He's going to do a great job at K-State. I know no one's going to cheer louder or harder for him than I will except when we play.

He's done a great job already with bringing in the class that he did. And the Hang With Tang social media, he's great for community, great for the school. And he's such a great teammate. He cheers so loud for all the other sports.

He did a remarkable job everywhere he's been and Baylor wouldn't have the success we had without him. Grateful for him and his friendship and we'll always be brothers for life. And we'll always cheer for each other when we're not playing.

Q. It was reported sometime last week that the NBA might be moving the draft age back to 18. Could I just get your thoughts on that? And how maybe will it affect your approach to recruiting?

COACH DREW: I think coaches nowadays do such a great job at adjusting what we do and how we do it. And Coach Huggins is a Hall of Famer, and we've learned from him, how he adjusts his style of play year in, year out.

Same thing with the rules. I mean, if it goes to 18, obviously guys that are projected to be pros, we won't spend all the time recruiting them if they're not going to come to college.

At the same time, why basketball is at an all-time high, is you look worldwide, there's so many great players, so many people play that there's so much parity. Just because somebody's ranked top 30, I mean, that's what makes basketball what it is. We've had numerous zero star guys, people that weren't ranked, from Taurean Prince to Royce O'Neale, to Pierre Jackson, that got to the NBA, Freddie Gillespies, it doesn't matter what you're ranked or projected, it's how you continue to develop and improve. And there's a number of good players that our programs will continue to bring in and our fans will love cheering for.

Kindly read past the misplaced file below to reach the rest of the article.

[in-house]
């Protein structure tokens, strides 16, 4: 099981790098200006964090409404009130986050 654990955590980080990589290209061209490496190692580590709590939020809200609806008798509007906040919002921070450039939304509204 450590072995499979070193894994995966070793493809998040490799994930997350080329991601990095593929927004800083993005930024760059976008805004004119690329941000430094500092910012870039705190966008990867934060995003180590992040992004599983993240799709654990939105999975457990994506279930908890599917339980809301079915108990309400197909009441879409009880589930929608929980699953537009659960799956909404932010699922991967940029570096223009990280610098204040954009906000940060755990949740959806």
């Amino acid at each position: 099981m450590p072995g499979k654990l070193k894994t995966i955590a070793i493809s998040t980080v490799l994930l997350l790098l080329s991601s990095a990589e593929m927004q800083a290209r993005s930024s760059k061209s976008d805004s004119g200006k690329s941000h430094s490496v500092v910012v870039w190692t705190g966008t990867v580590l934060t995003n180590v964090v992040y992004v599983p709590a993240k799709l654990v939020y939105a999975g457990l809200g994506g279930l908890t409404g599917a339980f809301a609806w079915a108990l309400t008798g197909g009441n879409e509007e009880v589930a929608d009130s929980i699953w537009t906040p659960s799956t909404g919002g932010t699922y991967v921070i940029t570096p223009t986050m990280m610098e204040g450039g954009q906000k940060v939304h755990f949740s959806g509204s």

So college basketball is going to be in a great position, regardless whatever happens in the NBA.

Q. You've been around for a long time. And the league has had its share of draft picks and teams that advanced into the NCAA Tournament. Great coaches. But what do rings from your team and Kansas this past year, how does that even elevate the status of the league?

COACH DREW: I think that's a great question. And I remember as a coach I was always frustrated, because since 2002 we have so many teams going to the Final Four and we know the depth and we know the net, and we know the RPI rankings in the Big 12 at that level. But you would hear the knock, not enough national championships or different teams that can win a national championship.

You have good teams but not enough national contenders. And in the last three years being the only conference to have three different teams in the national championship game, very easily could have been three different champions. But to win the last game does mean a lot. And it does mean a lot for the Big 12. And I think you've done a tremendous job covering the Big 12 for a lot of years. And helping the league grow and thank you for your support. But it's a little easier for you to back it up and say how good the Big 12 is when you win the final game.

So, again, it's great to be a part of the Big 12 and thank you all for what you do for the Big 12.

FastScripts Transcript by ASAP Sports